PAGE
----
US 2204496 A
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J. E. HOGUE CONFECTION MAKING APPARATUS June 11,1940.
Filed April 25, 1933 2 Sheets-Sheet 1 I NVENTOR 7! mes fw/f/a w BY W ATTORNEY 2 Sheets-Sheet 2 m N u m m, M 5 N H T 4 I. T q f r A FL 5 4 .1 a J Y 1IIZIJ. B
J. E. HOGUE CONFECTION MAKING APPARATUS Filed April 25, 1933 June 11, 1940.
Patented June 11, 1940 UNITED STATES -CONFECTION MAKING APPARATUS James E. Hogue, Hot Springs, Aria; assignor to Joe Lowe Application April 25,1933, Serial No. 667,844
The present invention relates to apparatus for manufacturing frozen confection and more particularly to apparatus for manufacturing frozen individual novelties.
5 Frozen individual novelties are often formed by solidifying a mix in individual molds by freezing the same while in the molds and in order to remove the frozen confection from the mold, an insert in the form of a peg or pin is bonded with 10 the confection, preferably by freezing the peg to the confection while the confection is being refrigerated.
Preferably the molds are disposed beside one another in a plurality of rows and a rack is provided having a plurality of depending pins which are spaced from one another to coincide with the spacing of the molds. These pins are arranged to extend into the molds and are adapted to be frozen to the confection while the confection is being frozen.
are frozen and the bond between the same and the molds are broken the pins are utilized for withdrawing the confections from the molds and may be utilized for holding or manipulating the 3.; same when a coating, such as chocolate, is being applied.
One of the objects of the present invention is to provide improved confection making apparatus including pins and a stripper plate for so stripping the frozen confections from the pins,
which stripper plate is provided with slots, arranged to receive a plurality of pins, and which can be inserted in position above the confection on the pins.
Further objects and advantages will be apparent from the following description, reference being had to the accompanying drawings, wherein a preferred form of embodiment is clearly shown.
In the drawings:
Fig. l is a top plan view of my improved confection making apparatus;
Fig, 2 is a side view thereof Fig. 3 is a perspective view of the lifter rack having the depending pins;
' Fig. 4 is a perspective view of the mold structure;
Fig. 5 is a top plan view of the lifter rack and the stripper plate or fork; 5 Fig. 6 is a sectional'vlew taken on line 6-6 of Fig.
Fig. 7 is a. perspective view of a bag or wrapper containing rack.
Referring to the drawings, there is shown a 55 sheet metal mold structure 20 having a top pan After the confections.
2| and depending molds 22. The molds are formed of tubes having their upper parts fixed to the bottom of the pan in alignment with holes 23. The lower parts of the tubes are closed by fixing .a plate 24 thereto. The mix, such as ice cream, sherbet, water ice, custard etc., is placed in the pan 2| to fill the molds 22. One end of pan 2| is provided with a sweep 26 for the ready removal of excess mix.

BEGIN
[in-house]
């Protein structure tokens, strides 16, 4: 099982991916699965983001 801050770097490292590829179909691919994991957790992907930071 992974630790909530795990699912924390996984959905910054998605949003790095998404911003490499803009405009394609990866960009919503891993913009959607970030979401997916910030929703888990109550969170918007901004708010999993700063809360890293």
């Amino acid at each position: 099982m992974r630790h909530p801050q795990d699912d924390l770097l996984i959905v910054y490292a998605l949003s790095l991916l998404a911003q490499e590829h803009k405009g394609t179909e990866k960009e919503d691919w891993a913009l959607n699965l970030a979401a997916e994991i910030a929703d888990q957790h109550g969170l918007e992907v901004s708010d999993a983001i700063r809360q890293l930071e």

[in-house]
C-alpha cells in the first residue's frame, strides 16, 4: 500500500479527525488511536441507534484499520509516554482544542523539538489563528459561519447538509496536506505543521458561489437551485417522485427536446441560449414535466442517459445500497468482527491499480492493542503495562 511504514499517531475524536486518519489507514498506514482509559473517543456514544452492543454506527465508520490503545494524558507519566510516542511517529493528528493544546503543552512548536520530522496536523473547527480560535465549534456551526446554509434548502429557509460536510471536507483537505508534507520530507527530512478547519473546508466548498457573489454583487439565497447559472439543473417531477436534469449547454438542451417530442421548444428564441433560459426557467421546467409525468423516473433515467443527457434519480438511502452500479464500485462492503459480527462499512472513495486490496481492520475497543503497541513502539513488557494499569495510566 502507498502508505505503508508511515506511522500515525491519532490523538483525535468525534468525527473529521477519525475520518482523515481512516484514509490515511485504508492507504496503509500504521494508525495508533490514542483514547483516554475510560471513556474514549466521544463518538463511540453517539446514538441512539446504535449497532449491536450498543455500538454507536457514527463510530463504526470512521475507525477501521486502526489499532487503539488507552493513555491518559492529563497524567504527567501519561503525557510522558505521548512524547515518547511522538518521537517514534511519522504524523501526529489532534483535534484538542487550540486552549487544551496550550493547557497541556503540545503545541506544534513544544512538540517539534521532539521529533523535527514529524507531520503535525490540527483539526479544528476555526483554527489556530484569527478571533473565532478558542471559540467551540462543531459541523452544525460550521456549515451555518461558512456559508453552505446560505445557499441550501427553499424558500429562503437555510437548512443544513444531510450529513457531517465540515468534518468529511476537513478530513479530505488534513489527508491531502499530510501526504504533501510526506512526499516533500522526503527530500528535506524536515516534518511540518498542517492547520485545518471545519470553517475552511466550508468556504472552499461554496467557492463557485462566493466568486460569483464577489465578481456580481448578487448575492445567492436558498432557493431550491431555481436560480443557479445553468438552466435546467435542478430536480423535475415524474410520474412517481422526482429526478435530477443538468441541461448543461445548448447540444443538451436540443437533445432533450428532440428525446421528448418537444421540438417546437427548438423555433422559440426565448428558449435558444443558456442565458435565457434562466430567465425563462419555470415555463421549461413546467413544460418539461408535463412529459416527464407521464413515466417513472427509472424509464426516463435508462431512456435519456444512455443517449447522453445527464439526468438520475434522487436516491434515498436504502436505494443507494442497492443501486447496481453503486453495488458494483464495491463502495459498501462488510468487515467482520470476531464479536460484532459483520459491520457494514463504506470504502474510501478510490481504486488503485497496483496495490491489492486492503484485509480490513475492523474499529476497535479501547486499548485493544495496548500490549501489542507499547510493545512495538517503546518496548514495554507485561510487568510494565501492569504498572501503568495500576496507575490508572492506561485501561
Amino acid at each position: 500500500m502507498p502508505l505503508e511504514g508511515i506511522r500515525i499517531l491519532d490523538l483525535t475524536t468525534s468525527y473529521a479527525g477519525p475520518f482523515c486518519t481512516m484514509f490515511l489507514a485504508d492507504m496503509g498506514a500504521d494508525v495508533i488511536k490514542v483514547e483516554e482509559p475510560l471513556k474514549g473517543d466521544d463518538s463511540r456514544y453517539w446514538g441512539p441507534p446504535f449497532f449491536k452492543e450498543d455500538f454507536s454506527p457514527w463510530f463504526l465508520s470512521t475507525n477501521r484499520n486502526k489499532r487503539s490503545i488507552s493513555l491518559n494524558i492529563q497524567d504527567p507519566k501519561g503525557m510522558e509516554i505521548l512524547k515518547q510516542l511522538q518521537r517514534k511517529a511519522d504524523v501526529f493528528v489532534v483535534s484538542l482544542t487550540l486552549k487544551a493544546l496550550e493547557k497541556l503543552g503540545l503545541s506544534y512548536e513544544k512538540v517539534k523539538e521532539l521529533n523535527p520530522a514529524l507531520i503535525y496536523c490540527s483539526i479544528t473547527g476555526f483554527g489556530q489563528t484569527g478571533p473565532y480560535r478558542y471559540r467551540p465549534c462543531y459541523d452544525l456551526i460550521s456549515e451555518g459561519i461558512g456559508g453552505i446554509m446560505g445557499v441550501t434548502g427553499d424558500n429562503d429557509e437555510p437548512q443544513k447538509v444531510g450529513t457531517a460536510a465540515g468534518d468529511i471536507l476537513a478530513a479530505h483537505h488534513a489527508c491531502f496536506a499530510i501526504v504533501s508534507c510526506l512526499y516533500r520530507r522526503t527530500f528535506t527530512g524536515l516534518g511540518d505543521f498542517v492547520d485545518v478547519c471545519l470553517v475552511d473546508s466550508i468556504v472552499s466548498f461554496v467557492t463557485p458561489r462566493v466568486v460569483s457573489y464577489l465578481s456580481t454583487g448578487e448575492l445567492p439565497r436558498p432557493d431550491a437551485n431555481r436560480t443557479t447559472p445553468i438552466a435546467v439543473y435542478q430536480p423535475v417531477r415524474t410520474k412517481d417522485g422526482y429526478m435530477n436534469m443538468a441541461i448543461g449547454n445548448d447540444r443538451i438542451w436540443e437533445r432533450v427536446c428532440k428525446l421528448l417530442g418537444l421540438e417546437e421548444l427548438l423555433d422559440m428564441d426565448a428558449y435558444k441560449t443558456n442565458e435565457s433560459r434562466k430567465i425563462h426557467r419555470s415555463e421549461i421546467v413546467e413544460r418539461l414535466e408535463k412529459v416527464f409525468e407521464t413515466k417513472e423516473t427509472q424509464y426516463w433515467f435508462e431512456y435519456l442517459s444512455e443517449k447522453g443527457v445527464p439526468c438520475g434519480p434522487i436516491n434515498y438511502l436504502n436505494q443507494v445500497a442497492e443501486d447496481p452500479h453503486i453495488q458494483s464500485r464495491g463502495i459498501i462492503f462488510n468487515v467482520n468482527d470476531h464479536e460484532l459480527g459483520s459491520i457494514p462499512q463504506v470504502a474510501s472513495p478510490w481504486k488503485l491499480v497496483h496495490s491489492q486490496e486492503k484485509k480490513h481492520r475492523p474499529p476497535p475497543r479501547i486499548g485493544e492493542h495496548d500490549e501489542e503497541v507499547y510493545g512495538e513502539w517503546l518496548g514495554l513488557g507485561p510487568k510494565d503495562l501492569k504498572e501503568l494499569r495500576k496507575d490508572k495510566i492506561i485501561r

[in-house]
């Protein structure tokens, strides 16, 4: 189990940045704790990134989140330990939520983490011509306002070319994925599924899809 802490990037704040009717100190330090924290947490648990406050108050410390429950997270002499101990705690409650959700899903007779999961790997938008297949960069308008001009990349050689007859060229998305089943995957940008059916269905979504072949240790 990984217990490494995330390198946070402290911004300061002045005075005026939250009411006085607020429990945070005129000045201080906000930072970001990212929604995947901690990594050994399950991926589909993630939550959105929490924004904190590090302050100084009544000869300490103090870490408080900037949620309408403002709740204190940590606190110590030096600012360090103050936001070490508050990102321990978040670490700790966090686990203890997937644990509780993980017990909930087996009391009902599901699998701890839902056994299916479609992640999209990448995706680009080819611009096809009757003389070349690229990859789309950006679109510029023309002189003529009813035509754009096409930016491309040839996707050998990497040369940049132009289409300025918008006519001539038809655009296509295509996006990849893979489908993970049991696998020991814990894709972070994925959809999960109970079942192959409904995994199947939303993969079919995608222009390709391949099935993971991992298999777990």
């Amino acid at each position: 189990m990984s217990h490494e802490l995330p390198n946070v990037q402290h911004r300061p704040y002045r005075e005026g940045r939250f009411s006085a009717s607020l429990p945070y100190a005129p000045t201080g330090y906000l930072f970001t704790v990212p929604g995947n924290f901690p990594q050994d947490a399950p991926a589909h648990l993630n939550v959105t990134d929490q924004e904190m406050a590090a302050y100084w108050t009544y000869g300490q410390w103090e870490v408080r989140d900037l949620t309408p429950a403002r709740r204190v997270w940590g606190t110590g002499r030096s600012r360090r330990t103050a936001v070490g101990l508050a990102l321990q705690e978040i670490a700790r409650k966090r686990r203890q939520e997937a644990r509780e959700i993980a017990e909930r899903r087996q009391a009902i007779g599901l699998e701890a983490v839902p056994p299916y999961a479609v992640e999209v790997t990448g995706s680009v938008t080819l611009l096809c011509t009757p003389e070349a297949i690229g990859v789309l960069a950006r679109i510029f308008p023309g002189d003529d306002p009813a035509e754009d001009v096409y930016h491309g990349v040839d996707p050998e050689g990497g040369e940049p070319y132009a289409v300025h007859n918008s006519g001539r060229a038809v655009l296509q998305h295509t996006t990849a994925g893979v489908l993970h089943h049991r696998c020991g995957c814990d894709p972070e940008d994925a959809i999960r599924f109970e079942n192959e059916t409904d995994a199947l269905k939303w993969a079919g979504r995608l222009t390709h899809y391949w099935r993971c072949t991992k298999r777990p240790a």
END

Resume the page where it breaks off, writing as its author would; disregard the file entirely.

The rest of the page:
The lifter rack 30 comprises a plurality of' parallelly arranged fiat strips of metal 3| which are tied together at their ends by transversely disposed metal strips 32 and by a similar center strip 33 by being welded or soldered thereto. Depending pins or pegs 35 are secured to strips 3|, as by soldering or welding, and are spaced apart to coincide with the spacing of the molds so that when the lifter rack 30 is placed in position over the mold structure 20, each mold 22 will receive a' pin 35. Means is provided for guiding the pins 35 in their vertical movement with respect to the molds 22. This means comprises the transverse strips 32 and posts 40 which latter are fixed onto the mold pan 2 The strips 32 are bent upwardly and outwardly to form rests 4| and each restis perforated at 42 to receive a post 40. Thus the posts 40 and perforations 42 in rests 4| require a substantially longitudinal movement of the pins 35 into and out of the molds 22.
The center strip 33 also forms rests 4| which are reinforced by a strip 43 which strip 43 may .be used as a handle for the lifter rack 30. These rests 4| are arranged to engage the top side walls of the pan 2| and are spaced such a distance from the longitudinal strips 3| so as to maintain the strips 3| spaced from the bottom of the pan 2|. The spacing is such that the ice cream will not come in contact with the strips 3| even though it expands during freezing so that there will be a space between the tops of the frozen confection and the bottoms of strips 3|.
In operation, sufficient mix is placed in the pan to fill all of the molds 22 and in case of a semifluid, such as ice cream mix, the mix is packed into the molds 22 by using a squeegee which squeegee is also used to scrape the excess mix out of the sweep portion 26. The lifter rack 30 is placed in position so that the pins extend into the molds 22 before the mix is solidified and preferably directly after the molds are filled. The mix in the molds is then subjected to refrigeration and by virtue of the construction of the molds, the mold structure 20 can be partly immersed to the tops of the molds 22 in a from the bottoms of strips 3|.